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SOLVED
5-Regular Member

## Unable to find the correct minima

Hi,

I am trying to optimize the solution of minimization function depending on the intial guess values. Surprisingly, my solutions are independent of initial guess values even though the function has several local minima. I am attaching the Mathcad 15 worksheet for the refrence. Any help will be highly appreciated!

Many thanks

S

1 ACCEPTED SOLUTION

Accepted Solutions
24-Ruby IV
(To:Sunny)

The guess value can influence the outcome of "minimize", but its not always obvious which guess results in which minimum.

Furthermore I have no clue why the vertical displacement (a very tiny one is all thats needed) shown in function g(x) makes that big a difference for the outcome of minimize.

6 REPLIES 6
23-Emerald I
(To:Sunny)

Apparently Minimize doesn't require a guess value...

You may need an extra constraint to force Minimize to find another than the first minimum:

Success!
Luc

5-Regular Member
(To:LucMeekes)

Alright! However, what is the way to dynamically optimize the constraint. This is beacuse I would like to find the local minima as a function of theta (region of interest). For example if theta is less than 90 deg the solution should be 0 deg, for theta between 90 deg and 270 deg, solution should be 90 deg and so on. Please not that in this case the constrains are very well discretized but in general it may not be.

Thanks

S

24-Ruby IV
(To:Sunny)

for theta between 90 deg and 270 deg, solution should be 90 deg

You asked for minima! At 90° there is no minimum but a maximum!

BETWEEN 90° and 180° there is no extrema at all, but in the range FROM 90° TO 180° there is a max at 90° and a min at 180°.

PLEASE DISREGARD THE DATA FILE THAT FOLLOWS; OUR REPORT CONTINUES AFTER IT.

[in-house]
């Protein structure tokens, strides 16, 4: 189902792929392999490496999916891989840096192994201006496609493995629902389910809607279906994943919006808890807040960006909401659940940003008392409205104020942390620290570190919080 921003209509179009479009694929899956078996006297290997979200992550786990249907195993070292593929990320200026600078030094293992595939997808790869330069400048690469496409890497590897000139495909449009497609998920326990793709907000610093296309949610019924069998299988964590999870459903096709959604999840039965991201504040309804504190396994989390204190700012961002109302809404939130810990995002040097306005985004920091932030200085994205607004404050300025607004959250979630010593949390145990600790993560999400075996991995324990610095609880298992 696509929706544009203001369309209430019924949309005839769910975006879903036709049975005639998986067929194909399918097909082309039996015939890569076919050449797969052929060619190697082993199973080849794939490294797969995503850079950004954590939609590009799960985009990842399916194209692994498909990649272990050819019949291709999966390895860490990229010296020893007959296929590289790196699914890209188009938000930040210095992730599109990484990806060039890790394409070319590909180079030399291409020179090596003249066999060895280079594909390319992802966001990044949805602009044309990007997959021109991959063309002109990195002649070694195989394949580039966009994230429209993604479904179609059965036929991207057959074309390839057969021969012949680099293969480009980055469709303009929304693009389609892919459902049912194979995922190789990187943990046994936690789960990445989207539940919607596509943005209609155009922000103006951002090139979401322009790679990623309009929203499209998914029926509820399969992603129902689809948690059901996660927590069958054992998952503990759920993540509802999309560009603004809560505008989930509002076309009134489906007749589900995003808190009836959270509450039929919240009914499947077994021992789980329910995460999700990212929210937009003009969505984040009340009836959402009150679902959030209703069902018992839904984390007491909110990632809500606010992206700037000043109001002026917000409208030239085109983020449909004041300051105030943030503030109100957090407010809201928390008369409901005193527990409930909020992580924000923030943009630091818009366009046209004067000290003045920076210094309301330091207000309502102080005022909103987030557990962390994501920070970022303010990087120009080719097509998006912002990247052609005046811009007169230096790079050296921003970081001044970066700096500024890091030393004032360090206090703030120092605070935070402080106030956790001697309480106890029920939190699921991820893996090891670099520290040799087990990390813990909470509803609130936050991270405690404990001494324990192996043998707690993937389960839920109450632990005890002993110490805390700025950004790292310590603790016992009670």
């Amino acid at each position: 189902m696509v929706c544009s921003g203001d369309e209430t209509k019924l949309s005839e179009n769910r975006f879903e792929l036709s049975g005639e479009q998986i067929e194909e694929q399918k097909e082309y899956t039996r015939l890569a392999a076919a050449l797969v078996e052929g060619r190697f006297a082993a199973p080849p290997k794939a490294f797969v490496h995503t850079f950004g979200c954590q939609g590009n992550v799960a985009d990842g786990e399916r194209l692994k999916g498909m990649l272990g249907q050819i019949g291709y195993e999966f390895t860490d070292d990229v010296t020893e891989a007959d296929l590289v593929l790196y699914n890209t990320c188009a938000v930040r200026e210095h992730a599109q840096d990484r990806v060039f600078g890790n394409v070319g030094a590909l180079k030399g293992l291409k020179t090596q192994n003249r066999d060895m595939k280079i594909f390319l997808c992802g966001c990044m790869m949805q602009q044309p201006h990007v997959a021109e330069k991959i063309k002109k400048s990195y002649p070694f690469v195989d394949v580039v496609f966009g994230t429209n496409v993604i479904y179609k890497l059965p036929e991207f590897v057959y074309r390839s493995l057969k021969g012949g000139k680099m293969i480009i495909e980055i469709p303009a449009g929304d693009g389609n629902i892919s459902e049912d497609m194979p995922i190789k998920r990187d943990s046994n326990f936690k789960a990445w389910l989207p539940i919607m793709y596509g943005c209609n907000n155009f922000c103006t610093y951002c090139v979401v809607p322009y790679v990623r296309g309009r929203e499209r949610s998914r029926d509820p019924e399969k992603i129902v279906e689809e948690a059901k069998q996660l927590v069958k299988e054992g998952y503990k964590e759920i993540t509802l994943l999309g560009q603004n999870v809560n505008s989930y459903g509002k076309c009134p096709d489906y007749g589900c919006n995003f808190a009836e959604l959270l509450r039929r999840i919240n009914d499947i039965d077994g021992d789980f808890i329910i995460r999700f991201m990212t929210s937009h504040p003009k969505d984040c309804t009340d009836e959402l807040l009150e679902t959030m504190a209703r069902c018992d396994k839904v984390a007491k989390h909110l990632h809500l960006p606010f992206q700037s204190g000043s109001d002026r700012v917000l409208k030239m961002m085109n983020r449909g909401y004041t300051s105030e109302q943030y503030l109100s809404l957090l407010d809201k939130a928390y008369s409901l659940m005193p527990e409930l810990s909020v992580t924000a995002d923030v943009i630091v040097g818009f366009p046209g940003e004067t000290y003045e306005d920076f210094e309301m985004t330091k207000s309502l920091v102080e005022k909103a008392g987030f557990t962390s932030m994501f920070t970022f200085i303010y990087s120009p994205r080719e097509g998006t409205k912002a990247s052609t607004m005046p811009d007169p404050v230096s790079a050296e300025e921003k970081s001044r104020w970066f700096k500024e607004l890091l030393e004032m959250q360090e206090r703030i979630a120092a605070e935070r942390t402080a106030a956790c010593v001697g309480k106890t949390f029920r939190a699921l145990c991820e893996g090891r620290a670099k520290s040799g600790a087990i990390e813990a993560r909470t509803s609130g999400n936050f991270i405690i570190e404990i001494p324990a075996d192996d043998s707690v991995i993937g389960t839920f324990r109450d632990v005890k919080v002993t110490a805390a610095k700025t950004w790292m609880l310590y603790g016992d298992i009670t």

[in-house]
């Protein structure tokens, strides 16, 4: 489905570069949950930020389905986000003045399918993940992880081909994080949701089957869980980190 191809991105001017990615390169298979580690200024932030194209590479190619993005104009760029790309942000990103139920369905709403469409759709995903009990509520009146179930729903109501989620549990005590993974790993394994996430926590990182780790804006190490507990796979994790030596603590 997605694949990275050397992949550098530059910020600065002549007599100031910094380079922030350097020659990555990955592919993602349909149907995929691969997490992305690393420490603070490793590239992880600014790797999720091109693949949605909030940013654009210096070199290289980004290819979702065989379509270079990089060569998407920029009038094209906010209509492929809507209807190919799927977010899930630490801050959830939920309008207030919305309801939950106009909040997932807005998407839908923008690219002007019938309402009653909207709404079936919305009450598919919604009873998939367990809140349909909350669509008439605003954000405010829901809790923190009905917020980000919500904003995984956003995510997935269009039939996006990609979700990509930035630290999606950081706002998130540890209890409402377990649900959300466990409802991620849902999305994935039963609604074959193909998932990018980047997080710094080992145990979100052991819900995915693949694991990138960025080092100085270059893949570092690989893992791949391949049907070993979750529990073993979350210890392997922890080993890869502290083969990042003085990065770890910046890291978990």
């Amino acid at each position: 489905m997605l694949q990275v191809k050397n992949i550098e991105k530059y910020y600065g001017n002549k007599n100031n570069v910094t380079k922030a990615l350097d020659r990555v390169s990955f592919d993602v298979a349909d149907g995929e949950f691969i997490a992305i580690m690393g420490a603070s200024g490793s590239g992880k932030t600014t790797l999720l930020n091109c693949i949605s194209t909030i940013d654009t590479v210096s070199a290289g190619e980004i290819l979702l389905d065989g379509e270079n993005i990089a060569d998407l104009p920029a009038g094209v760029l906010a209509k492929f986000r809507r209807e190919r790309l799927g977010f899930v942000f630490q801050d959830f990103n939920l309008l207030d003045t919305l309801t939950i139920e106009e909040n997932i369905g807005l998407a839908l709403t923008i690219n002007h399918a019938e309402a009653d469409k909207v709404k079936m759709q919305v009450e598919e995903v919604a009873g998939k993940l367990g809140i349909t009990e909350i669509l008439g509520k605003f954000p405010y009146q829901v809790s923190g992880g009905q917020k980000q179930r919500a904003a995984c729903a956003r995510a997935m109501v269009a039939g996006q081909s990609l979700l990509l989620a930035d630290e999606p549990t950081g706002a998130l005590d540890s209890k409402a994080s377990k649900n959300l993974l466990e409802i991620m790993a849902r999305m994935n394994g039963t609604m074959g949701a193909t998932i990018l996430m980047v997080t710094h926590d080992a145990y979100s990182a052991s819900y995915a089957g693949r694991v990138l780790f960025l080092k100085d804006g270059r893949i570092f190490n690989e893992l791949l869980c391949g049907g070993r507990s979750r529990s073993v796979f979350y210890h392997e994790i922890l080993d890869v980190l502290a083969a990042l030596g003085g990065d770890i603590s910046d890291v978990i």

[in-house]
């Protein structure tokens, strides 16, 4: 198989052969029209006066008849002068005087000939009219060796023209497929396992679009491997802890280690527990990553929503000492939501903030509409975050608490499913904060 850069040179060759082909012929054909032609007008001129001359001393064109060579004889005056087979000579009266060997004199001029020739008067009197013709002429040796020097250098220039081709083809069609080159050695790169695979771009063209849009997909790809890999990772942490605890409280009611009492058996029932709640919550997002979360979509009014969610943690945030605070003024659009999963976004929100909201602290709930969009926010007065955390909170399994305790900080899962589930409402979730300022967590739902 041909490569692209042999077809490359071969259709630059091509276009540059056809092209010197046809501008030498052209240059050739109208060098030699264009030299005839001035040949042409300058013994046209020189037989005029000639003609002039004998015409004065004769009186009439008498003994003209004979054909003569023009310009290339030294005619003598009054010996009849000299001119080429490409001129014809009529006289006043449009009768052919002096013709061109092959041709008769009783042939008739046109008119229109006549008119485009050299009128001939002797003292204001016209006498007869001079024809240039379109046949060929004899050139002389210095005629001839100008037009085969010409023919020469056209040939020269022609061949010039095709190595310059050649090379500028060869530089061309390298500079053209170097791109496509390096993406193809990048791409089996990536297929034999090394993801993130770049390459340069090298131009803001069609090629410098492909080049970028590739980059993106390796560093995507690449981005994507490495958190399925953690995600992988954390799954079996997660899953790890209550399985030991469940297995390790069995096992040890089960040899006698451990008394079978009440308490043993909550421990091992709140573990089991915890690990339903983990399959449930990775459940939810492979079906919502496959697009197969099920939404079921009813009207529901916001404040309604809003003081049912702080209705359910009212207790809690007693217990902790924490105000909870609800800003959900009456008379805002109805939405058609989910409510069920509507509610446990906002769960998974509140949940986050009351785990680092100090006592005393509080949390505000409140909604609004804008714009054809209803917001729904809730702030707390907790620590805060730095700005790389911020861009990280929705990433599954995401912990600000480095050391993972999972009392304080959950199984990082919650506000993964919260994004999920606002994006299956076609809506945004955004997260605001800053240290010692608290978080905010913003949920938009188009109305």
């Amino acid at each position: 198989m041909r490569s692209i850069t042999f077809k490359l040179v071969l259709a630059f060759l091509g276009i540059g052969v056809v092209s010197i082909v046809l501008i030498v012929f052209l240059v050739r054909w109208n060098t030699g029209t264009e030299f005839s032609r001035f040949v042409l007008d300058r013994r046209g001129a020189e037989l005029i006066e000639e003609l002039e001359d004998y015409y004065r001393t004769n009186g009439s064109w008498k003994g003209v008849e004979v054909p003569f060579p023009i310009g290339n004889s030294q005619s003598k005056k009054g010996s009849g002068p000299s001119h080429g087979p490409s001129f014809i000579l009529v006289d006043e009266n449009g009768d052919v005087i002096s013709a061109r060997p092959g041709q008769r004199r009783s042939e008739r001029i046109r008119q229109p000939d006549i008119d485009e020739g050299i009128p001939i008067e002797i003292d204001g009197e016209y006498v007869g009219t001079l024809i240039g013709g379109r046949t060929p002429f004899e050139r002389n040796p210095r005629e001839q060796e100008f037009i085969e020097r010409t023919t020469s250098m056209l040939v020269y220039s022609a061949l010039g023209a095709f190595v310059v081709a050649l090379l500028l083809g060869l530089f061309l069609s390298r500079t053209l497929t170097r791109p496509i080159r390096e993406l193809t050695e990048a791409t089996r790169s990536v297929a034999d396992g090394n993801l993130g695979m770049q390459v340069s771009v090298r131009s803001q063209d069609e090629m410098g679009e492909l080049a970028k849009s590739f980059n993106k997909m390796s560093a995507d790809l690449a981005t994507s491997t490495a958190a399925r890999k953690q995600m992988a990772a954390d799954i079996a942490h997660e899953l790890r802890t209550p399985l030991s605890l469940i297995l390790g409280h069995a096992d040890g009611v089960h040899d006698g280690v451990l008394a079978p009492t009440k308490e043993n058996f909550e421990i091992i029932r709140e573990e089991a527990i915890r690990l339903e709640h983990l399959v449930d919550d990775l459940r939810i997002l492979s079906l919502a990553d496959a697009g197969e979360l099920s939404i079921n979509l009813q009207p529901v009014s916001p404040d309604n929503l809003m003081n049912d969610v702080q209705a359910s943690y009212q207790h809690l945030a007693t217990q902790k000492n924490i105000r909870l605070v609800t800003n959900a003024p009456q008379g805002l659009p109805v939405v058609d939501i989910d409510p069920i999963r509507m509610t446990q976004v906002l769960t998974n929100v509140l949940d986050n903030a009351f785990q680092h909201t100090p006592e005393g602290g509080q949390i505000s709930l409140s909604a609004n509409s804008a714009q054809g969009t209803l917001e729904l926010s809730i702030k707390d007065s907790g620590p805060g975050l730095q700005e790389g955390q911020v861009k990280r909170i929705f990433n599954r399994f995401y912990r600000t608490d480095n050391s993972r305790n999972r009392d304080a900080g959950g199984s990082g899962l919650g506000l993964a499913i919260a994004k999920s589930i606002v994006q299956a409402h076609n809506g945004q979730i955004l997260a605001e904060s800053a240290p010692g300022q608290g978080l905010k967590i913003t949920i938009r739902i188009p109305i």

How about using the zeros of the first derivative to get the extrema? You may use the "root" function where you can provide a range to search for the zero within. The function values at the endpoints of that range must be of opposite sign, though.

5-Regular Member
(To:Werner_E)

My bad...a typo. I meant minima at 180 deg when input theta is between 90deg and 270 deg.

Indeed, derivative might work in this case. However, I was interested in a more general case with a multivariable function where analytical derivative is cumbersome. A numerical derivate may be an alternative. Then I wondered it should be possible directly with Minimize function (Conjugate gradient or Quasi Newton algorithm).

Thanks

S

24-Ruby IV
(To:Sunny)

The guess value can influence the outcome of "minimize", but its not always obvious which guess results in which minimum.

Furthermore I have no clue why the vertical displacement (a very tiny one is all thats needed) shown in function g(x) makes that big a difference for the outcome of minimize.

5-Regular Member
(To:Werner_E)

Thanks a lot! It is indeed bit strange that a small offset makes a huge difference. However, it solved my problem, so I couldn't bother more now.

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